I asked some pretty weird questions of the FBI, CIA, Secret Service, and Homeland Security before I switched from thrillers to MG. (One day our daughter walked around the corner, talking before she could see me. I held up an index finger, then pointed to the phone and whispered, "Not now. Mommy's talking to the CIA about blowing up a ship." You shoulda seen her face.)

Sometimes it takes a little while to get a response, but I've found that the public relations people for these organizations are well chosen--smart, personable, helpful--not the run-around you might expect.

Of course, I've found that showing up at the police station with a pan of brownies does wonders, too. (I live in a small rural town. This might not work in a city. Also, avoid shift changes.)

Best of luck!
#3 - October 02, 2012, 01:30 PM
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I live in a city of 300.000 and had a good friend who was on the police force his whole adult life. He said when they get a call about a missing child, they respond immediately. No waiting for 24 or 48 hours. That is for adults. He also said that if the child is young, the first place they look is under the beds in the house, because often they have crawled underneath and fallen asleep.

Of course, your children sound older, but he did say they search the house first and then collect as much information as possible from any available source.

I second the advice to go to the source. Procedures may differ in different parts of the country.
#4 - October 02, 2012, 01:47 PM

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We receive  phone calls or texts for Amber Alerts.
The website has guidelines for activation for the alert system such as confirmation  by law enforcement officers that an abduction has occurred.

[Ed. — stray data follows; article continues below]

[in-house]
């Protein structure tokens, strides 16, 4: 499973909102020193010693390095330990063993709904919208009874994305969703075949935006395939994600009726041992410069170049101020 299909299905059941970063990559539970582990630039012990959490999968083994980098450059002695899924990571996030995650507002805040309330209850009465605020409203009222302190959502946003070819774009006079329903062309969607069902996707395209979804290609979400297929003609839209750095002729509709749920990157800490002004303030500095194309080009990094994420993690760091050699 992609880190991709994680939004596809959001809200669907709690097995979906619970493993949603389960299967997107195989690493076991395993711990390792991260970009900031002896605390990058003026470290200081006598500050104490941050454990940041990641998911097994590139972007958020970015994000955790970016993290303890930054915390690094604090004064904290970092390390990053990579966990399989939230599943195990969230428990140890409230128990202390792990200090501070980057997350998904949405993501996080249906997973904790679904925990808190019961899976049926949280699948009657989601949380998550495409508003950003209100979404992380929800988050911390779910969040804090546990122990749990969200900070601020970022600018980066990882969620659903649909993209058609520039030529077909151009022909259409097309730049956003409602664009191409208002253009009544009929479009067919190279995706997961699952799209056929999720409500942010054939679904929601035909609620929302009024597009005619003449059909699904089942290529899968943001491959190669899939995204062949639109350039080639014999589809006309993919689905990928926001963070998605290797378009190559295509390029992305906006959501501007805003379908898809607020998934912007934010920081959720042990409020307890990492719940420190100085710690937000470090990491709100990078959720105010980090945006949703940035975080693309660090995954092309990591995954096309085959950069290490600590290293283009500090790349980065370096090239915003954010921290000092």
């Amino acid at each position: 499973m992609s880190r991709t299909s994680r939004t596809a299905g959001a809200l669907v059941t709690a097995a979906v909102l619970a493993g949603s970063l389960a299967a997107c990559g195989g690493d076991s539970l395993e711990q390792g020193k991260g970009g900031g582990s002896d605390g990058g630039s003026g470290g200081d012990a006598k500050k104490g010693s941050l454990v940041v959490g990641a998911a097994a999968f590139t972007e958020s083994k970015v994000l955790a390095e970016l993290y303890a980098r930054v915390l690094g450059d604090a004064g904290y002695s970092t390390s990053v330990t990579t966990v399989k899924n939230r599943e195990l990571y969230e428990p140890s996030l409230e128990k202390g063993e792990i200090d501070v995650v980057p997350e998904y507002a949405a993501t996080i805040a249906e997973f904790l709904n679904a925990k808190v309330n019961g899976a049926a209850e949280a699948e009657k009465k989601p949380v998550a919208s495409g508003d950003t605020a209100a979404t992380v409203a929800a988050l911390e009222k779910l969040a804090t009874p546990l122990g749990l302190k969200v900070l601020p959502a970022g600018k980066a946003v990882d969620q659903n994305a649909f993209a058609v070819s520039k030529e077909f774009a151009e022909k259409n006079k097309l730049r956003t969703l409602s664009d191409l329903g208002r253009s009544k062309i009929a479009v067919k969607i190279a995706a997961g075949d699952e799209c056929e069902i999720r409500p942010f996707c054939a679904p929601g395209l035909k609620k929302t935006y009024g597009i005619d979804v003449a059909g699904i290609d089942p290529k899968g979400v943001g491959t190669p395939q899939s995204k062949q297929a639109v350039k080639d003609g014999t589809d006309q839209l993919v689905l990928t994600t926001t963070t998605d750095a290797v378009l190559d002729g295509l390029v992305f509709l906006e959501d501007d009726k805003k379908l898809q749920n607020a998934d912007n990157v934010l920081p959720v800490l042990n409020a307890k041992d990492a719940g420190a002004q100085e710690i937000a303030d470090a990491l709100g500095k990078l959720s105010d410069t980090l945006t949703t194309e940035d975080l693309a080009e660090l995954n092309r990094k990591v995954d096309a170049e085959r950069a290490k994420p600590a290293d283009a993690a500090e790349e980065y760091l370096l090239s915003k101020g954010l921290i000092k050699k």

#5 - October 02, 2012, 05:45 PM

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Darn! I was hoping to stay shy and not talk to real people about my questions.  :ohno  :)

Because I now live in a big town in the Midwest but the story happened in a small town in Eastern Canada, I unfortunately can't just visit or show up with brownies. Wish I could! I suspect that would get the quickest response. However, I finally did get the time and nerve to make a phone call to the police.

I've also sent an email to my dad who still lives in my hometown. If he could get me a specific name, that might also speed up the process.

Since that time, I have also contacted a representative for my home town's search and rescue. I've received some brief answers and an invitation to call for more details. I'll also ask him about a police contact.

And even though I agree that talking to real people is best, I have continued to look for police procedural info. I finally found some booklets put out by the Royal Canadian Mounted Police about missing child investigations.

To provide some further information, my town has about 15,000. The child was only about kindergarten age, but had trailed after some kids in elementary and high school. That's about the extent that I plan to stick to the original facts. However, all of you are right that I need to get facts from the people who really know.

Thanks everyone! I'll post an update, if I make more progress.
#6 - October 10, 2012, 12:48 PM
« Last Edit: October 10, 2012, 07:19 PM by Allison »